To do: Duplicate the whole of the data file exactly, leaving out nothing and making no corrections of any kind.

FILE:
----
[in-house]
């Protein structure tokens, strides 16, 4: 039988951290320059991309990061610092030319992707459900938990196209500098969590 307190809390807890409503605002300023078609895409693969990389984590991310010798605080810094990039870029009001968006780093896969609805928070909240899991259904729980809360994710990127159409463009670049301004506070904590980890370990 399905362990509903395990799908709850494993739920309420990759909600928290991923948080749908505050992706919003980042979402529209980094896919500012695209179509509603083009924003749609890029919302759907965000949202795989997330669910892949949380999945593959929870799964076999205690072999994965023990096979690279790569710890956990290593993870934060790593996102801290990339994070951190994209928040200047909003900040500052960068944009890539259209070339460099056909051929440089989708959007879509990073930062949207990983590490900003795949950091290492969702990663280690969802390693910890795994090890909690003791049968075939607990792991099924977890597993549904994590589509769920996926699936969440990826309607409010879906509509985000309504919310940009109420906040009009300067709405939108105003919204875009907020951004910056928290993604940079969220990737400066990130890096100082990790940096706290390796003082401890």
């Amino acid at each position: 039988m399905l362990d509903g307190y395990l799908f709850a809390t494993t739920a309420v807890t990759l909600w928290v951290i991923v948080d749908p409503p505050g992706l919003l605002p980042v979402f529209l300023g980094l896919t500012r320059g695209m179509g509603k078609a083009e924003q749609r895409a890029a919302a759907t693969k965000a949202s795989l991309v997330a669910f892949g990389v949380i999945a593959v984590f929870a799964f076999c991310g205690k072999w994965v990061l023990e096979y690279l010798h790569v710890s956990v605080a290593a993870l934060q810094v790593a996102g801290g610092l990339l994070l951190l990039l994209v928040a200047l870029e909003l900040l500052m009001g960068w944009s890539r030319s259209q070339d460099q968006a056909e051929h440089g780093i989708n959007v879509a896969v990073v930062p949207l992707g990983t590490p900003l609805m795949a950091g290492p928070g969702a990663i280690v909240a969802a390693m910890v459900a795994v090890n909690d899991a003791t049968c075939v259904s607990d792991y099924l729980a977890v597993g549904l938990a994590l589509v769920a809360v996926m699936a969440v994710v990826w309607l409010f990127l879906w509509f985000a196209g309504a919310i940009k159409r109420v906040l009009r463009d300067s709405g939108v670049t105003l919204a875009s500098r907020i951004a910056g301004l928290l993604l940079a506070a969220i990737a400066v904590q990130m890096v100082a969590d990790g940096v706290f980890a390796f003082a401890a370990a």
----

[in-house]
């Protein structure tokens, strides 16, 4: 039988951290320059991309990061610092030319992707459900938990196209500098969590 307190809390807890409503605002300023078609895409693969990389984590991310010798605080810094990039870029009001968006780093896969609805928070909240899991259904729980809360994710990127159409463009670049301004506070904590980890370990 399905362990509903395990799908709850494993739920309420990759909600928290991923948080749908505050992706919003980042979402529209980094896919500012695209179509509603083009924003749609890029919302759907965000949202795989997330669910892949949380999945593959929870799964076999205690072999994965023990096979690279790569710890956990290593993870934060790593996102801290990339994070951190994209928040200047909003900040500052960068944009890539259209070339460099056909051929440089989708959007879509990073930062949207990983590490900003795949950091290492969702990663280690969802390693910890795994090890909690003791049968075939607990792991099924977890597993549904994590589509769920996926699936969440990826309607409010879906509509985000309504919310940009109420906040009009300067709405939108105003919204875009907020951004910056928290993604940079969220990737400066990130890096100082990790940096706290390796003082401890």
């Amino acid at each position: 039988m399905l362990d509903g307190y395990l799908f709850a809390t494993t739920a309420v807890t990759l909600w928290v951290i991923v948080d749908p409503p505050g992706l919003l605002p980042v979402f529209l300023g980094l896919t500012r320059g695209m179509g509603k078609a083009e924003q749609r895409a890029a919302a759907t693969k965000a949202s795989l991309v997330a669910f892949g990389v949380i999945a593959v984590f929870a799964f076999c991310g205690k072999w994965v990061l023990e096979y690279l010798h790569v710890s956990v605080a290593a993870l934060q810094v790593a996102g801290g610092l990339l994070l951190l990039l994209v928040a200047l870029e909003l900040l500052m009001g960068w944009s890539r030319s259209q070339d460099q968006a056909e051929h440089g780093i989708n959007v879509a896969v990073v930062p949207l992707g990983t590490p900003l609805m795949a950091g290492p928070g969702a990663i280690v909240a969802a390693m910890v459900a795994v090890n909690d899991a003791t049968c075939v259904s607990d792991y099924l729980a977890v597993g549904l938990a994590l589509v769920a809360v996926m699936a969440v994710v990826w309607l409010f990127l879906w509509f985000a196209g309504a919310i940009k159409r109420v906040l009009r463009d300067s709405g939108v670049t105003l919204a875009s500098r907020i951004a910056g301004l928290l993604l940079a506070a969220i990737a400066v904590q990130m890096v100082a969590d990790g940096v706290f980890a390796f003082a401890a370990a």